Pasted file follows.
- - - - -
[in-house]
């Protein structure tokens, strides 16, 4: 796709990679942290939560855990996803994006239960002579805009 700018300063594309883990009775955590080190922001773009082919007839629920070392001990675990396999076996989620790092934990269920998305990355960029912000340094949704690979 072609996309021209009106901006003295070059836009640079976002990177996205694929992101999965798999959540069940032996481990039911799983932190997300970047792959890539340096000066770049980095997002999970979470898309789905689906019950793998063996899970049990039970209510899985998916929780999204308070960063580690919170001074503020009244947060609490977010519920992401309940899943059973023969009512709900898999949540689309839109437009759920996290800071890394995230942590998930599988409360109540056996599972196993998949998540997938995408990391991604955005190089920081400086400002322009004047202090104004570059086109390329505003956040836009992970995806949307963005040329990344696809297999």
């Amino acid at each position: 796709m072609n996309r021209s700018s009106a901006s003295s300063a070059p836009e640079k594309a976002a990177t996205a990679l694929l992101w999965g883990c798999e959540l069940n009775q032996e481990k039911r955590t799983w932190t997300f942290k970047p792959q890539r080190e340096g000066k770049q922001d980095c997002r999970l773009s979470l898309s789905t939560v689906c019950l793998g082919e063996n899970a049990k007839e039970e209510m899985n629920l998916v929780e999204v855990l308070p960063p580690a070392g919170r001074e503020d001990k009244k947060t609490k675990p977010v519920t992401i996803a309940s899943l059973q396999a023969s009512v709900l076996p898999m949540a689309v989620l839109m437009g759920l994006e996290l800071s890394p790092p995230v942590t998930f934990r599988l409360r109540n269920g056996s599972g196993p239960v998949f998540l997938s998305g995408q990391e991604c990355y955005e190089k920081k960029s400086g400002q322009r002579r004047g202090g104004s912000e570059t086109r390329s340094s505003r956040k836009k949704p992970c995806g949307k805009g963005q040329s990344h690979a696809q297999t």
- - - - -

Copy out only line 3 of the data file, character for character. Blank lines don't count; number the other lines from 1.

């Amino acid at each position: 796709m072609n996309r021209s700018s009106a901006s003295s300063a070059p836009e640079k594309a976002a990177t996205a990679l694929l992101w999965g883990c798999e959540l069940n009775q032996e481990k039911r955590t799983w932190t997300f942290k970047p792959q890539r080190e340096g000066k770049q922001d980095c997002r999970l773009s979470l898309s789905t939560v689906c019950l793998g082919e063996n899970a049990k007839e039970e209510m899985n629920l998916v929780e999204v855990l308070p960063p580690a070392g919170r001074e503020d001990k009244k947060t609490k675990p977010v519920t992401i996803a309940s899943l059973q396999a023969s009512v709900l076996p898999m949540a689309v989620l839109m437009g759920l994006e996290l800071s890394p790092p995230v942590t998930f934990r599988l409360r109540n269920g056996s599972g196993p239960v998949f998540l997938s998305g995408q990391e991604c990355y955005e190089k920081k960029s400086g400002q322009r002579r004047g202090g104004s912000e570059t086109r390329s340094s505003r956040k836009k949704p992970c995806g949307k805009g963005q040329s990344h690979a696809q297999t």